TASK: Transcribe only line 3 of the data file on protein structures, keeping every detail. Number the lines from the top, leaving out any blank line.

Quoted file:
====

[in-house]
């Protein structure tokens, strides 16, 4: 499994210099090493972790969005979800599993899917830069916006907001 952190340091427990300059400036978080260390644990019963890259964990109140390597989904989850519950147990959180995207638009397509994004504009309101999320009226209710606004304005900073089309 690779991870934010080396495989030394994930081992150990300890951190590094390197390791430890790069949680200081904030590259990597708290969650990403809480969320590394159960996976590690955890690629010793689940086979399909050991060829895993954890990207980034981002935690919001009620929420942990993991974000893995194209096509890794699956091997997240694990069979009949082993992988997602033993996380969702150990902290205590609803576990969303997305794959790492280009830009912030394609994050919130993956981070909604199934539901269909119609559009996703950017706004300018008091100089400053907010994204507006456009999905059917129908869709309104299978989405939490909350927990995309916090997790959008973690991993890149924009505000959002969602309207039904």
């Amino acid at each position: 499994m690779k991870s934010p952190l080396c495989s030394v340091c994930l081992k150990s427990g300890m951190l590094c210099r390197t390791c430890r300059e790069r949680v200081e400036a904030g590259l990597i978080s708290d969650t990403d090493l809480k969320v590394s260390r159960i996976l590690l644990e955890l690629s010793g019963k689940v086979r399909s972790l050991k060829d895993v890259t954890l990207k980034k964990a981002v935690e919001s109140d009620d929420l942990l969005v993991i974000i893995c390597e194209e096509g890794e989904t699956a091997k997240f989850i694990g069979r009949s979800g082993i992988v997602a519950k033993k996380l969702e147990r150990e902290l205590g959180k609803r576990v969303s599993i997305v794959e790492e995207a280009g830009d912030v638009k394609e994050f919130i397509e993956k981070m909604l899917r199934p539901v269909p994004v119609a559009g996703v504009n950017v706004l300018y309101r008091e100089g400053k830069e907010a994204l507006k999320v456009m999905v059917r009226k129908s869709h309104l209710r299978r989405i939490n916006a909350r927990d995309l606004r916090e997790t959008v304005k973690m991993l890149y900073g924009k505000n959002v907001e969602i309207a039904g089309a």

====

């Amino acid at each position: 499994m690779k991870s934010p952190l080396c495989s030394v340091c994930l081992k150990s427990g300890m951190l590094c210099r390197t390791c430890r300059e790069r949680v200081e400036a904030g590259l990597i978080s708290d969650t990403d090493l809480k969320v590394s260390r159960i996976l590690l644990e955890l690629s010793g019963k689940v086979r399909s972790l050991k060829d895993v890259t954890l990207k980034k964990a981002v935690e919001s109140d009620d929420l942990l969005v993991i974000i893995c390597e194209e096509g890794e989904t699956a091997k997240f989850i694990g069979r009949s979800g082993i992988v997602a519950k033993k996380l969702e147990r150990e902290l205590g959180k609803r576990v969303s599993i997305v794959e790492e995207a280009g830009d912030v638009k394609e994050f919130i397509e993956k981070m909604l899917r199934p539901v269909p994004v119609a559009g996703v504009n950017v706004l300018y309101r008091e100089g400053k830069e907010a994204l507006k999320v456009m999905v059917r009226k129908s869709h309104l209710r299978r989405i939490n916006a909350r927990d995309l606004r916090e997790t959008v304005k973690m991993l890149y900073g924009k505000n959002v907001e969602i309207a039904g089309a």